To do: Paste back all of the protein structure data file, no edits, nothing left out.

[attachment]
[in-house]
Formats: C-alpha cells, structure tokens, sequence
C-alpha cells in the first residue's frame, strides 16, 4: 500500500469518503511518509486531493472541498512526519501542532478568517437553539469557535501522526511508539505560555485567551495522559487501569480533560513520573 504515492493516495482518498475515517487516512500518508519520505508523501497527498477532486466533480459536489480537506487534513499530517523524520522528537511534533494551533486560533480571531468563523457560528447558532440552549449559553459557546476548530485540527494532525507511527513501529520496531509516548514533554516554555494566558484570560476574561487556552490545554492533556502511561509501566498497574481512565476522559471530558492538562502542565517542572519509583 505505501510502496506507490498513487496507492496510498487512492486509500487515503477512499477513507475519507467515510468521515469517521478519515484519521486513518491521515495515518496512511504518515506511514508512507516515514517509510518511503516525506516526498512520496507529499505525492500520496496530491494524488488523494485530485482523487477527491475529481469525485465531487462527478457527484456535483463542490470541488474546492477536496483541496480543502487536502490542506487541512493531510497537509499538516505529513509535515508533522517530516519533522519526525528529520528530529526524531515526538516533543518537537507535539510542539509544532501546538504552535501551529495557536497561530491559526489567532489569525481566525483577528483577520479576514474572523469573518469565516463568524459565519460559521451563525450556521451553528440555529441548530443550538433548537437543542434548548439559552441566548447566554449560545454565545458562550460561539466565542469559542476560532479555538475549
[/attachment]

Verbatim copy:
[in-house]
Formats: C-alpha cells, structure tokens, sequence
C-alpha cells in the first residue's frame, strides 16, 4: 500500500469518503511518509486531493472541498512526519501542532478568517437553539469557535501522526511508539505560555485567551495522559487501569480533560513520573 504515492493516495482518498475515517487516512500518508519520505508523501497527498477532486466533480459536489480537506487534513499530517523524520522528537511534533494551533486560533480571531468563523457560528447558532440552549449559553459557546476548530485540527494532525507511527513501529520496531509516548514533554516554555494566558484570560476574561487556552490545554492533556502511561509501566498497574481512565476522559471530558492538562502542565517542572519509583 505505501510502496506507490498513487496507492496510498487512492486509500487515503477512499477513507475519507467515510468521515469517521478519515484519521486513518491521515495515518496512511504518515506511514508512507516515514517509510518511503516525506516526498512520496507529499505525492500520496496530491494524488488523494485530485482523487477527491475529481469525485465531487462527478457527484456535483463542490470541488474546492477536496483541496480543502487536502490542506487541512493531510497537509499538516505529513509535515508533522517530516519533522519526525528529520528530529526524531515526538516533543518537537507535539510542539509544532501546538504552535501551529495557536497561530491559526489567532489569525481566525483577528483577520479576514474572523469573518469565516463568524459565519460559521451563525450556521451553528440555529441548530443550538433548537437543542434548548439559552441566548447566554449560545454565545458562550460561539466565542469559542476560532479555538475549